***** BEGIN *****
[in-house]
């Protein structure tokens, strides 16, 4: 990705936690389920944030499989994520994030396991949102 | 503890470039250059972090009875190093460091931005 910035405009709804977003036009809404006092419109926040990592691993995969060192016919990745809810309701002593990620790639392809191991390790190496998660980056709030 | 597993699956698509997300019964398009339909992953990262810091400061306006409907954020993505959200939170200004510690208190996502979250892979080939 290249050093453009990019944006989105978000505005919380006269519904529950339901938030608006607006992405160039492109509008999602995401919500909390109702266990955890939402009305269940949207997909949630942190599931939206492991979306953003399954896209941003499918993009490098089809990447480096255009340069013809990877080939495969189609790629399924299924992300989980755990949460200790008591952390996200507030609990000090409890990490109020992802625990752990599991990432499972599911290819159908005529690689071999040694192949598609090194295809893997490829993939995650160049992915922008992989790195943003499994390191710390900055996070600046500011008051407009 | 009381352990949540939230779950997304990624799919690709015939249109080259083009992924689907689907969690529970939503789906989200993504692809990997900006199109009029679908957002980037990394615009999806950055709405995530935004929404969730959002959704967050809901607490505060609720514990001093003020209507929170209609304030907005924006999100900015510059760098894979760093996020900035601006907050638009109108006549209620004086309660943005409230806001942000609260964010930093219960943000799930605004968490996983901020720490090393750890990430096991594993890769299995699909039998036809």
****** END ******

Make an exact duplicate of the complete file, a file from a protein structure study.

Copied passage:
[in-house]
């Protein structure tokens, strides 16, 4: 990705936690389920944030499989994520994030396991949102 | 503890470039250059972090009875190093460091931005 910035405009709804977003036009809404006092419109926040990592691993995969060192016919990745809810309701002593990620790639392809191991390790190496998660980056709030 | 597993699956698509997300019964398009339909992953990262810091400061306006409907954020993505959200939170200004510690208190996502979250892979080939 290249050093453009990019944006989105978000505005919380006269519904529950339901938030608006607006992405160039492109509008999602995401919500909390109702266990955890939402009305269940949207997909949630942190599931939206492991979306953003399954896209941003499918993009490098089809990447480096255009340069013809990877080939495969189609790629399924299924992300989980755990949460200790008591952390996200507030609990000090409890990490109020992802625990752990599991990432499972599911290819159908005529690689071999040694192949598609090194295809893997490829993939995650160049992915922008992989790195943003499994390191710390900055996070600046500011008051407009 | 009381352990949540939230779950997304990624799919690709015939249109080259083009992924689907689907969690529970939503789906989200993504692809990997900006199109009029679908957002980037990394615009999806950055709405995530935004929404969730959002959704967050809901607490505060609720514990001093003020209507929170209609304030907005924006999100900015510059760098894979760093996020900035601006907050638009109108006549209620004086309660943005409230806001942000609260964010930093219960943000799930605004968490996983901020720490090393750890990430096991594993890769299995699909039998036809």